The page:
or sometimes one after the other. OR, as Patty pointed out, it could be
parts of one object that has broken into two, or say a satellite and
the rocket booster that put it in orbit. The change in brightness could
be from all sorts of reasons, the first that comes to mind is even though
it was only 15 minutes of difference, your location relative to the Sun,
which is what is illuminating the object that you are seeing have changed
over that amount of time. So, as the Sun moves away or approaches you,
the brightness will change relative to the sat's position between you and
the Sun and the distance and angles that is it's path. Not the most
elegant explanation, but I think you'll get it..

d.
  #4  
Old October 19th 11, 10:56 PM posted to sci.astro.satellites.visual-observe
Patty Winter
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Posts: 38
Default Same satelite twice???


In article , DougD wrote:

To add to this, it could have also been a pair of satellites from a group,
such as the NOSS, which can be spotted one, two or three in a group,
or sometimes one after the other.


Ah, right, I'd forgotten about NOSS.

I've seen two Iridii a minute apart, same path.


The change in brightness could
be from all sorts of reasons, the first that comes to mind is even though
it was only 15 minutes of difference, your location relative to the Sun,
which is what is illuminating the object that you are seeing have changed
over that amount of time.


Or perhaps even more likely, the second piece was smaller than the
first?

Forgot to mention this to the original poster, but on Heavens-Above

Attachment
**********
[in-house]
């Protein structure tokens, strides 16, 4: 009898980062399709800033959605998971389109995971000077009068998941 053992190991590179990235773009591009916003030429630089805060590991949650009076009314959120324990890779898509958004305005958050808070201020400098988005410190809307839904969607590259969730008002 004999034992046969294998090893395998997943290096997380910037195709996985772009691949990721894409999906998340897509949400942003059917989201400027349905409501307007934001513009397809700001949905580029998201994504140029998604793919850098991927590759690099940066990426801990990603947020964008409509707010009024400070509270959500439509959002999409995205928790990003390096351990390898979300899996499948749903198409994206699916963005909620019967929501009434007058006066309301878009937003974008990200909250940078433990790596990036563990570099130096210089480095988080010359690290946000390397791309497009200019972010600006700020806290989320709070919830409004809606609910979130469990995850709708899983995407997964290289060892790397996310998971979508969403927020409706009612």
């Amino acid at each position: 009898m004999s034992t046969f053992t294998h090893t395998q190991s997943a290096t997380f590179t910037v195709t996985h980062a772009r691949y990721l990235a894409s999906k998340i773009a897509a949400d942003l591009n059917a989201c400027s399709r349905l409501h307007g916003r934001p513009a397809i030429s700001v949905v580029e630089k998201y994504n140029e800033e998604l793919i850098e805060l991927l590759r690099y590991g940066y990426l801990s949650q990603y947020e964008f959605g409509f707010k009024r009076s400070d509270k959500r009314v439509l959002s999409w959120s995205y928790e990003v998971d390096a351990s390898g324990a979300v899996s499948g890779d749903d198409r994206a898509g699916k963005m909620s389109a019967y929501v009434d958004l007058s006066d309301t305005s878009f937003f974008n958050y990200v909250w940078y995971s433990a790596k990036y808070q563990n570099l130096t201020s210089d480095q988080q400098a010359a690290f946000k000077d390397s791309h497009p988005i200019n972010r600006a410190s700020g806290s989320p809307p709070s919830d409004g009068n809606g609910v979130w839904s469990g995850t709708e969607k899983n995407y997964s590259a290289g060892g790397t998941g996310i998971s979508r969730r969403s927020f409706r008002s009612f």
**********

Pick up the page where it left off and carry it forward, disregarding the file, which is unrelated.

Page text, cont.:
(http://www.heavens-above.com), it's easy to plug one's location into
the site and find out what went over at a specific time. You can even
back up a few days by using the "Prev" link.


Patty

  #5  
Old October 23rd 11, 01:46 AM posted to sci.astro.satellites.visual-observe
Me
external usenet poster
 
Posts: 1
Default Same satelite twice???

The change in brightness could
be from all sorts of reasons, the first that comes to mind is even though
it was only 15 minutes of difference, your location relative to the Sun,
which is what is illuminating the object that you are seeing have changed
over that amount of time.


Or perhaps even more likely, the second piece was smaller than the
first?


out of curiosity, could it be two totally unrelated satellites, on two
different orbits?

Jean
  #6  
Old October 26th 11, 04:13 PM posted to sci.astro.satellites.visual-observe
DougD
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Posts: 19
Default Same satelite twice???

In article , Me wrote:
The change in brightness could
be from all sorts of reasons, the first that comes to mind is even though
it was only 15 minutes of difference, your location relative to the Sun,
which is what is illuminating the object that you are seeing have changed
over that amount of time.


Or perhaps even more likely, the second piece was smaller than the
first?


out of curiosity, could it be two totally unrelated satellites, on two
different orbits?

Jean


Yes, I've seen an Iridium and another satellite appear to travel on the same
path a few minutes apart. I went back and looked at the actual orbits using
Starry Night, etc. and they really weren't even that close in orbit, but the
eye and brain fill in the blanks in different ways to make them appear close.
Whether they would both flare would be a bit unusual, unless they were
both Iridiums,

d.
  #7  
Old October 27th 11, 04:26 AM posted to sci.astro.satellites.visual-observe
Skywise
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Posts: 318
Default Same satelite twice???

(DougD) wrote in :

In article , Me wrote:
The change in brightness could
be from all sorts of reasons, the first that comes to mind is even
though it was only 15 minutes of difference, your location relative
to the Sun, which is what is illuminating the object that you are
seeing have changed over that amount of time.

Or perhaps even more likely, the second piece was smaller than the
first?